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Mill Park/South Morang - Northern Melbourne

Plenty River Catchment

University Hill Development

"a team effort between developer MAB Corporation and a proactive local authority (City of Whittlesea)" Planning Minister Rob Hulls PIA Victoria Division Awards for Planning Excellence 2005.

November 16, 2006: The development at the head of a gullyline into the Plenty River. If this site gets inundated with rain, huge quantities of turbid construction water will probably be released into the Plenty River. Sediment can be lethal to native fish species. Of particular concern is the endangered Macquarie Perch which has been recorded in the Plenty River.

2005 image of area of concern. Major area of concern is marked with red dot at the top of gully/drainage line which feeds into the Plenty River. Points 1 and 2 already suffering from sediment.

November 16, 2006: Sediment already occurring just downstream from development. Point 1.

November 16, 2006: Further sedimentation of gully downstream of development.

A closer image of the same google earth image. The area in the centre of screen will apparently become a wetland after construction is completed.

Pollution of this portion of the Plenty River is already occurring. A large rainfall event could see sediment tainted water washed into the Plenty.

November 16, 2006: Pollution (red area of previous image), most likely caused by construction sediment being washed down gully in low lying area adjacent to Plenty River.

November 16: construction site


November 16: Note massive piles of soil ready to wash away in heavy rain.

November 16: One hopes that this construction site water will not be pumped into the main gully leading into the Plenty River.

November 16: Turbid water draining main gully just before entering low lying area adjacent to Plenty River.

November 16: Sediment fans have occurred during wet weather in low lying area adjacent to Plenty River.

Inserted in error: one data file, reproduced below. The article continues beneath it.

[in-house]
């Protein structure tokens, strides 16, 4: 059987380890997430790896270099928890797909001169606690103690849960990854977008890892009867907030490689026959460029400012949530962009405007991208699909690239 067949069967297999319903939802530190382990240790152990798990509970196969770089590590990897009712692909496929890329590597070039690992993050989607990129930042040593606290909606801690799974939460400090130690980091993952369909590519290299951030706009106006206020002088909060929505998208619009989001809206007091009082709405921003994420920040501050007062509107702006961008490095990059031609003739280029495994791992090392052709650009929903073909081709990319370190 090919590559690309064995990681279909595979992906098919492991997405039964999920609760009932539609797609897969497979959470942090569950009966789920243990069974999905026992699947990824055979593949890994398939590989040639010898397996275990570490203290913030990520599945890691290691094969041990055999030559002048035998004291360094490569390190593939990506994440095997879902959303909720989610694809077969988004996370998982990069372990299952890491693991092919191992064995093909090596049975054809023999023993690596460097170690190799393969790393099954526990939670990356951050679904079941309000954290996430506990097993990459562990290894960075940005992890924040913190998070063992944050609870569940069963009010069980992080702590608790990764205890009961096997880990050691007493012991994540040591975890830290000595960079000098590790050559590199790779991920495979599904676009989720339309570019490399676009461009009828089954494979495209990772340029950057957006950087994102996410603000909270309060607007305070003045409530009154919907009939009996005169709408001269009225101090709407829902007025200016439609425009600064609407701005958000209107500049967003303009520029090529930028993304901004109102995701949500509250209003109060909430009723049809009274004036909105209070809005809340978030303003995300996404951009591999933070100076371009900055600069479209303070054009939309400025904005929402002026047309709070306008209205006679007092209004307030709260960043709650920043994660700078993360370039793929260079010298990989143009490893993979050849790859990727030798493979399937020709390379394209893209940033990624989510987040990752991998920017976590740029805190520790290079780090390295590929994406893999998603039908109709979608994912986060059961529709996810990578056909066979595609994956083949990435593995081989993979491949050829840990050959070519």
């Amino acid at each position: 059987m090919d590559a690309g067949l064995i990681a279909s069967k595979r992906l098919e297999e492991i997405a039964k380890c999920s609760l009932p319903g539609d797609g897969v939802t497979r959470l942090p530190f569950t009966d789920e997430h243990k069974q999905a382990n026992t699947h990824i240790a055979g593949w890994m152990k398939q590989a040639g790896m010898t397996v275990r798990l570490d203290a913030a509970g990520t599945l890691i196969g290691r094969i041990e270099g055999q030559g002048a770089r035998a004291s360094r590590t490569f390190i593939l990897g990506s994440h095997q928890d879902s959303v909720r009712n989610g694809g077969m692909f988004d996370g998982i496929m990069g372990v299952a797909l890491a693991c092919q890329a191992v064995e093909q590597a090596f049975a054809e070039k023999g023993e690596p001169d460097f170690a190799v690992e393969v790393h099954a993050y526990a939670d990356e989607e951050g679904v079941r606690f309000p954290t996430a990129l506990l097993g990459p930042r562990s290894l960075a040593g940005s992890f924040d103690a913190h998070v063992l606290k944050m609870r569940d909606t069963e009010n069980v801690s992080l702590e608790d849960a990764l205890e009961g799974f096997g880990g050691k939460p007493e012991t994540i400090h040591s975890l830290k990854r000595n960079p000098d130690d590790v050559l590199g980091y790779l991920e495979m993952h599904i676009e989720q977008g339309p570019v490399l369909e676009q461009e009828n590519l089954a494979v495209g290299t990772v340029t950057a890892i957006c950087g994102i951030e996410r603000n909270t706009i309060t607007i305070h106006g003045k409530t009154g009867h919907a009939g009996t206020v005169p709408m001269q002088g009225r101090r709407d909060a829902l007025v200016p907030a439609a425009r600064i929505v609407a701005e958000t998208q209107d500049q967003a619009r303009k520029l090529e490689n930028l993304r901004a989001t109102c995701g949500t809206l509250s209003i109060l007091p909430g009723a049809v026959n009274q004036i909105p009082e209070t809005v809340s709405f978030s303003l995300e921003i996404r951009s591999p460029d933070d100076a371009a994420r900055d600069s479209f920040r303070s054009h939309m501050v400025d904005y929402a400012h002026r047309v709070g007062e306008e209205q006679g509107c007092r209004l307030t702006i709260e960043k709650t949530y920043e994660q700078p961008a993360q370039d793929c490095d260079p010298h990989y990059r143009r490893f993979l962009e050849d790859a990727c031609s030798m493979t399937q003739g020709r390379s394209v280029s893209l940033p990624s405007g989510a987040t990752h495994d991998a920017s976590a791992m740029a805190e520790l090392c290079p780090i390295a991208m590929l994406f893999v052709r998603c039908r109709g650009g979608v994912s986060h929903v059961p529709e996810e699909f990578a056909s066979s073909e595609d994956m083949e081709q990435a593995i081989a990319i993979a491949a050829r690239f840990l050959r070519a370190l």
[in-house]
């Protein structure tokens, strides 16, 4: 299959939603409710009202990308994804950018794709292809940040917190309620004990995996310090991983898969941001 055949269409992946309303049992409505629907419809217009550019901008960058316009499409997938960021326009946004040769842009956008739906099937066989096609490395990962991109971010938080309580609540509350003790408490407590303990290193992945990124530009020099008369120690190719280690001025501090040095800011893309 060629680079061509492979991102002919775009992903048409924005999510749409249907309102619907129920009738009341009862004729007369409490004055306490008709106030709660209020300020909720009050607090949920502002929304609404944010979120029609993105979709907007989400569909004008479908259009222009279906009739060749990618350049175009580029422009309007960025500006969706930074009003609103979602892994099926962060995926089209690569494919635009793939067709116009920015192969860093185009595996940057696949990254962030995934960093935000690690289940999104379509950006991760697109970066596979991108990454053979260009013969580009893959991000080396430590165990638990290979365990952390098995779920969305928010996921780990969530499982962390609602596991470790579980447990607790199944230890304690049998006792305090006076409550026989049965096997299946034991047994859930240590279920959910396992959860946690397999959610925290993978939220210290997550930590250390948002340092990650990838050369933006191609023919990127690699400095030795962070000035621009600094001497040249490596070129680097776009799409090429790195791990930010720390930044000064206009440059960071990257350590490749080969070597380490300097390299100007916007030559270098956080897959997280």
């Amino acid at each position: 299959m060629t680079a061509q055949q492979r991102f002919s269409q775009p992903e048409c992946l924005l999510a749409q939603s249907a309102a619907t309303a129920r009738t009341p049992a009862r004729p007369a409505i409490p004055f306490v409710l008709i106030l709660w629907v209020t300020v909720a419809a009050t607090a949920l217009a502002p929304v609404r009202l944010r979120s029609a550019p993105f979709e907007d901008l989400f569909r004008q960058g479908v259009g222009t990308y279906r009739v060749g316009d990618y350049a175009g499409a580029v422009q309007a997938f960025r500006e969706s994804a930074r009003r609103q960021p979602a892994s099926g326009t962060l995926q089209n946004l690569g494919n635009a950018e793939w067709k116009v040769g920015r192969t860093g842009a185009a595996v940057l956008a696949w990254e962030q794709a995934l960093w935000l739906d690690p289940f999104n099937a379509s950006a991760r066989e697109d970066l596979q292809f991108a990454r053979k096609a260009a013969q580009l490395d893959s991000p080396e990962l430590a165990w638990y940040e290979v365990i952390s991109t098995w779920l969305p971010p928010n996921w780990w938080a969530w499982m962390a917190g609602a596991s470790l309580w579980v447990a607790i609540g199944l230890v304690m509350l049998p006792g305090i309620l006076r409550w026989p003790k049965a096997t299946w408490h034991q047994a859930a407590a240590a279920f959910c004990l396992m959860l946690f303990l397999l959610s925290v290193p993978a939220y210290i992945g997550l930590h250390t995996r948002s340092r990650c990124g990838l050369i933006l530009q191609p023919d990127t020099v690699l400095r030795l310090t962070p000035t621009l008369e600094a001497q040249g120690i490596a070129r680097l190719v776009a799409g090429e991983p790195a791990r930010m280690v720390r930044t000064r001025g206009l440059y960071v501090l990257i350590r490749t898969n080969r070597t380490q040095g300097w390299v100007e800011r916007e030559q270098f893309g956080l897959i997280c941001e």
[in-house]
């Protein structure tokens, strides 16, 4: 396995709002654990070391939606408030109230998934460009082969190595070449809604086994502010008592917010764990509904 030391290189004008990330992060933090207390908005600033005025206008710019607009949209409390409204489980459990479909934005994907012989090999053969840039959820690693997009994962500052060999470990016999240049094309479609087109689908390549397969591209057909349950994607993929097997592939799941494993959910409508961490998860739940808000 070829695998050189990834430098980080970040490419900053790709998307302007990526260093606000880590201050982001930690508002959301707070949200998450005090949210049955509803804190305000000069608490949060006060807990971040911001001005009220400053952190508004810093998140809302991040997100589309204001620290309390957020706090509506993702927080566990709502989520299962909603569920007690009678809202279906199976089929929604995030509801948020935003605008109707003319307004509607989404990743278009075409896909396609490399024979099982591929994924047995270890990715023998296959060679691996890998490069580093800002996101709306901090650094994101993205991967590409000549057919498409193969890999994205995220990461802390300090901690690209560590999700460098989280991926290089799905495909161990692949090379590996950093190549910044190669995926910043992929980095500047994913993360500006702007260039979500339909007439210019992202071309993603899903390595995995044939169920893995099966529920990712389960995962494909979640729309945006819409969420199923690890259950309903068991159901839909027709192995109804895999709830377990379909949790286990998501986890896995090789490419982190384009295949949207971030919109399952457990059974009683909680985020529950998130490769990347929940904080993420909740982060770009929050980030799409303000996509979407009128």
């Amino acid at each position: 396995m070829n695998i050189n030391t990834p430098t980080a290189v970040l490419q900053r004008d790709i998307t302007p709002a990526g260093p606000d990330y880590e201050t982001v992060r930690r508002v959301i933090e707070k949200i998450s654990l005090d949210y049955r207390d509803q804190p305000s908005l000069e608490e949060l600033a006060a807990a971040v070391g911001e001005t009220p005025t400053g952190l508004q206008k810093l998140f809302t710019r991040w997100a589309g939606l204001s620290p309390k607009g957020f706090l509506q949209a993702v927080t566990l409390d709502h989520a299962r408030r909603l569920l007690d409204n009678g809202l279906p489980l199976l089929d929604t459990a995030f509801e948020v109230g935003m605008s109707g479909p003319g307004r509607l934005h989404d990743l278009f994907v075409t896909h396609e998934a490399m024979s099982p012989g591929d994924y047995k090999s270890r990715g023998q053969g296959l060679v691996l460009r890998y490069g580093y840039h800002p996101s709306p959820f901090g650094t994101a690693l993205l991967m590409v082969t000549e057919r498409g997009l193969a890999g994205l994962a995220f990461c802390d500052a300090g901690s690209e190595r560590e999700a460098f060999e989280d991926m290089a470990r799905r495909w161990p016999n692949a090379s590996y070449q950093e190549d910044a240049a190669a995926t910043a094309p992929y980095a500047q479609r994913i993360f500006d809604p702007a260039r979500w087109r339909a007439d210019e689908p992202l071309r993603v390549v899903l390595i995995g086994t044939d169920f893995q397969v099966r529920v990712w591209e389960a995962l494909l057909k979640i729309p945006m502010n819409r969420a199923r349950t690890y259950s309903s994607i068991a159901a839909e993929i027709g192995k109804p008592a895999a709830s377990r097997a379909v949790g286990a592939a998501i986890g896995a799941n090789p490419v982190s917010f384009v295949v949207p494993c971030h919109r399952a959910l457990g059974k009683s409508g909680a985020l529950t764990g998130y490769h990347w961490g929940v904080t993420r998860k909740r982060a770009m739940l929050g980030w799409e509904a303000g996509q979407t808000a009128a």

November 16: The Plenty River. The polluted area lies just to the far left of this image.

November 16, 2006: The Plenty River just upstream from the main gully discharge point.

November 2006: The development facing east, showing a large amount of sediment displaced on site. The old 'Janefield Colony' buildings can be seen in the background. Much of the area seen in this photo will eventually be wetland.

November 2006: Excavation works over main gully which drains the site. Note amount of displaced soil ready to wash down the gully.

November 2006: Another view of the massive sediment pile, sitting at the top of drainage line.

November 2006: More rock sediment control at bottom of site gully. Note eroding batters and displaced soil ready to wash away with rainfall.

November 2006: Culvert near the bottom of the drainage line where water will leave the site and enter main drainage line.

November 2006: Looking back up the drainage line.


November 2006: Looking down the drainage line. Two rock barriers are supposed to slop sediment from entering drainage line.

November 2006: The first rock 'wall' already starting to fill with displaced sediment.

November 2006: The bottom 'wall', clearly showing where sediment tainted water has washed up against. The centre of the 'wall' had actually partly washed away at this point.

November 2006: Turbid water making its way towards the Plenty River. Has this development been referred to Environment Australia?

Sediment kills native fish

Macquarie Perch threatened with extinction